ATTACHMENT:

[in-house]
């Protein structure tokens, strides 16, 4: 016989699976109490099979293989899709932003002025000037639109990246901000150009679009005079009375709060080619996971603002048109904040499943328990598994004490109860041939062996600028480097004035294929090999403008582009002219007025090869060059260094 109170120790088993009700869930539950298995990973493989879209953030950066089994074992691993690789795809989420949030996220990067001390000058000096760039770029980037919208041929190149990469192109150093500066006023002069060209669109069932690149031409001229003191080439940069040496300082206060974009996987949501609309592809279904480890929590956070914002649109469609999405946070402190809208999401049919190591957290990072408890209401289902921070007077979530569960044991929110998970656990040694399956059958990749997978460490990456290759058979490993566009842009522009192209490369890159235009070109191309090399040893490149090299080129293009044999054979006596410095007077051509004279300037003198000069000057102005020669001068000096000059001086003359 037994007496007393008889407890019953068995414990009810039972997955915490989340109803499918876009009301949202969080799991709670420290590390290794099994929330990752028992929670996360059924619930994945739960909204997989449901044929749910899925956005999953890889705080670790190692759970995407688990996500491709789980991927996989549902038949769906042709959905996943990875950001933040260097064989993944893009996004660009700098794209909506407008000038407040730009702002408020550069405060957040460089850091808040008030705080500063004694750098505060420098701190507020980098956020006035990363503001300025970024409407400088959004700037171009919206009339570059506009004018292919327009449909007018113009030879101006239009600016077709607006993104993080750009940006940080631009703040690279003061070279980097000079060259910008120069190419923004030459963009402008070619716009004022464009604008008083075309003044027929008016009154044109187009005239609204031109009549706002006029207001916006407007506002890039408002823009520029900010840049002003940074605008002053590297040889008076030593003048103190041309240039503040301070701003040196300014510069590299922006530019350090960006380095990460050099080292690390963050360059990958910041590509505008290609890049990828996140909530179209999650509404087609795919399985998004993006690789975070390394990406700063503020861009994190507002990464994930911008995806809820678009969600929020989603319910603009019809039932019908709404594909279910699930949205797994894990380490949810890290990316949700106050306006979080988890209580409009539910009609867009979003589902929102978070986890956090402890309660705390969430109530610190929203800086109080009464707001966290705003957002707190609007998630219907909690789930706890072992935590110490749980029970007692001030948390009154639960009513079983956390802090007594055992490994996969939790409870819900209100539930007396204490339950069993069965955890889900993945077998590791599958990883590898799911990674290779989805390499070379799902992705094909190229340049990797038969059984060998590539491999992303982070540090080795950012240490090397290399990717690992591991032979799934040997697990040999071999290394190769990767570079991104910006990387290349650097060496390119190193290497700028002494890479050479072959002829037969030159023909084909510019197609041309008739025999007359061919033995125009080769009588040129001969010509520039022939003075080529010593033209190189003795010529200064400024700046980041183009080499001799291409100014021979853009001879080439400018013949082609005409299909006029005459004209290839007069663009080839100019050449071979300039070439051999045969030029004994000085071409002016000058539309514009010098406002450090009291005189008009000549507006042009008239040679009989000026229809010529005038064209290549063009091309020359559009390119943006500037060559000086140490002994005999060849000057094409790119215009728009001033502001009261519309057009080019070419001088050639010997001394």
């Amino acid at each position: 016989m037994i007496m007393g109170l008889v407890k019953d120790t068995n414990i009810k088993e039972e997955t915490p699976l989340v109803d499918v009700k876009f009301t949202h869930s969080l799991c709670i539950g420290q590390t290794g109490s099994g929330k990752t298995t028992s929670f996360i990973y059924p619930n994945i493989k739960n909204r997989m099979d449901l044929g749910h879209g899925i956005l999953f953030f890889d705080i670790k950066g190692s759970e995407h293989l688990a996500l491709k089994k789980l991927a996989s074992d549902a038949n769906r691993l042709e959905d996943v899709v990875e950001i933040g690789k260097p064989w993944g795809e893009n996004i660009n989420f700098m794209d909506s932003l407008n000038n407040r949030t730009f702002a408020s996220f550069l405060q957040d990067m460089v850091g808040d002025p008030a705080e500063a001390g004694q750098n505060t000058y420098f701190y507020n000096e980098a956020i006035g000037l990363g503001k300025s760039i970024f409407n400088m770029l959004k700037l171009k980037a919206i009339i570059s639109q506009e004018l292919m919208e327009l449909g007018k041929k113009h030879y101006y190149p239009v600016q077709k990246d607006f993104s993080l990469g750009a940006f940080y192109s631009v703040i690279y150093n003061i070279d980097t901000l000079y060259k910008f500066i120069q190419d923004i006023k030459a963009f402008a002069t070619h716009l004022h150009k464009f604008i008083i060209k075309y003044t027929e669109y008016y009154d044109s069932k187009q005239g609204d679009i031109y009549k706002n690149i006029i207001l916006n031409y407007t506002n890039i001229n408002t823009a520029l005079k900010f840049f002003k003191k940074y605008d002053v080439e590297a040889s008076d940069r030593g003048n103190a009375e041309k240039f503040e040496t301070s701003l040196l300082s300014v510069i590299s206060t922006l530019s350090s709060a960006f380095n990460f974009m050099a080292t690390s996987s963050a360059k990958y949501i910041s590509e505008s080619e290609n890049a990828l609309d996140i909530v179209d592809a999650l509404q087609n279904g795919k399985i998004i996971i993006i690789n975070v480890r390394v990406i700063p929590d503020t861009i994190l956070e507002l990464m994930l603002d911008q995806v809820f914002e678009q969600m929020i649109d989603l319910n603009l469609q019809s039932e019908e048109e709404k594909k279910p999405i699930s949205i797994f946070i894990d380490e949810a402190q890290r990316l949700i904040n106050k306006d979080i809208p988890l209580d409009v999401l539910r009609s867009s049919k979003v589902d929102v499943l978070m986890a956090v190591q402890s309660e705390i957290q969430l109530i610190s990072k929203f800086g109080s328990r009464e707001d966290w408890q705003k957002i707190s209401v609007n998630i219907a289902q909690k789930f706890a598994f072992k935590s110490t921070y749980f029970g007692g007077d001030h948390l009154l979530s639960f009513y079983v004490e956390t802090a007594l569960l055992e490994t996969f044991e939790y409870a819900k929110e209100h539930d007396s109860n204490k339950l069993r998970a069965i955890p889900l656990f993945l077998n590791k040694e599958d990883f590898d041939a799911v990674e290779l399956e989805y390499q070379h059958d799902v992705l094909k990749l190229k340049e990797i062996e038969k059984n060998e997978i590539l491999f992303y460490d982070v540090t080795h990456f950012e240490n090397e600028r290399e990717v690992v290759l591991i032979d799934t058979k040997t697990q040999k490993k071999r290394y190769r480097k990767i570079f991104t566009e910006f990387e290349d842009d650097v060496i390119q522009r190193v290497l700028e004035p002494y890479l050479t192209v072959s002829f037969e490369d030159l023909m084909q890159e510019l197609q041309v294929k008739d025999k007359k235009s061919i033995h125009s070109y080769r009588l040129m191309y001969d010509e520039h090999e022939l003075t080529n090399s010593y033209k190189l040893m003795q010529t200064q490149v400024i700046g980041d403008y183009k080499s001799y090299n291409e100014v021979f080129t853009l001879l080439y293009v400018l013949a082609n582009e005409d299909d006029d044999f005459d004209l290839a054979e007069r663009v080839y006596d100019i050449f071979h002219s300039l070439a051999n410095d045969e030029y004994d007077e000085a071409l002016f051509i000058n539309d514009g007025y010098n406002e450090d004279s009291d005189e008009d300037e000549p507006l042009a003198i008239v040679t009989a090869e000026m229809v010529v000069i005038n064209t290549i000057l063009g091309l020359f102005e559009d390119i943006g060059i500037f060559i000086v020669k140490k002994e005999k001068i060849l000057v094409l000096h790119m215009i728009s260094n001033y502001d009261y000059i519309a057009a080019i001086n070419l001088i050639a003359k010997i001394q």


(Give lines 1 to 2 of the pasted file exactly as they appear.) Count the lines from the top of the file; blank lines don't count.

[in-house]
């Protein structure tokens, strides 16, 4: 016989699976109490099979293989899709932003002025000037639109990246901000150009679009005079009375709060080619996971603002048109904040499943328990598994004490109860041939062996600028480097004035294929090999403008582009002219007025090869060059260094 109170120790088993009700869930539950298995990973493989879209953030950066089994074992691993690789795809989420949030996220990067001390000058000096760039770029980037919208041929190149990469192109150093500066006023002069060209669109069932690149031409001229003191080439940069040496300082206060974009996987949501609309592809279904480890929590956070914002649109469609999405946070402190809208999401049919190591957290990072408890209401289902921070007077979530569960044991929110998970656990040694399956059958990749997978460490990456290759058979490993566009842009522009192209490369890159235009070109191309090399040893490149090299080129293009044999054979006596410095007077051509004279300037003198000069000057102005020669001068000096000059001086003359 037994007496007393008889407890019953068995414990009810039972997955915490989340109803499918876009009301949202969080799991709670420290590390290794099994929330990752028992929670996360059924619930994945739960909204997989449901044929749910899925956005999953890889705080670790190692759970995407688990996500491709789980991927996989549902038949769906042709959905996943990875950001933040260097064989993944893009996004660009700098794209909506407008000038407040730009702002408020550069405060957040460089850091808040008030705080500063004694750098505060420098701190507020980098956020006035990363503001300025970024409407400088959004700037171009919206009339570059506009004018292919327009449909007018113009030879101006239009600016077709607006993104993080750009940006940080631009703040690279003061070279980097000079060259910008120069190419923004030459963009402008070619716009004022464009604008008083075309003044027929008016009154044109187009005239609204031109009549706002006029207001916006407007506002890039408002823009520029900010840049002003940074605008002053590297040889008076030593003048103190041309240039503040301070701003040196300014510069590299922006530019350090960006380095990460050099080292690390963050360059990958910041590509505008290609890049990828996140909530179209999650509404087609795919399985998004993006690789975070390394990406700063503020861009994190507002990464994930911008995806809820678009969600929020989603319910603009019809039932019908709404594909279910699930949205797994894990380490949810890290990316949700106050306006979080988890209580409009539910009609867009979003589902929102978070986890956090402890309660705390969430109530610190929203800086109080009464707001966290705003957002707190609007998630219907909690789930706890072992935590110490749980029970007692001030948390009154639960009513079983956390802090007594055992490994996969939790409870819900209100539930007396204490339950069993069965955890889900993945077998590791599958990883590898799911990674290779989805390499070379799902992705094909190229340049990797038969059984060998590539491999992303982070540090080795950012240490090397290399990717690992591991032979799934040997697990040999071999290394190769990767570079991104910006990387290349650097060496390119190193290497700028002494890479050479072959002829037969030159023909084909510019197609041309008739025999007359061919033995125009080769009588040129001969010509520039022939003075080529010593033209190189003795010529200064400024700046980041183009080499001799291409100014021979853009001879080439400018013949082609005409299909006029005459004209290839007069663009080839100019050449071979300039070439051999045969030029004994000085071409002016000058539309514009010098406002450090009291005189008009000549507006042009008239040679009989000026229809010529005038064209290549063009091309020359559009390119943006500037060559000086140490002994005999060849000057094409790119215009728009001033502001009261519309057009080019070419001088050639010997001394």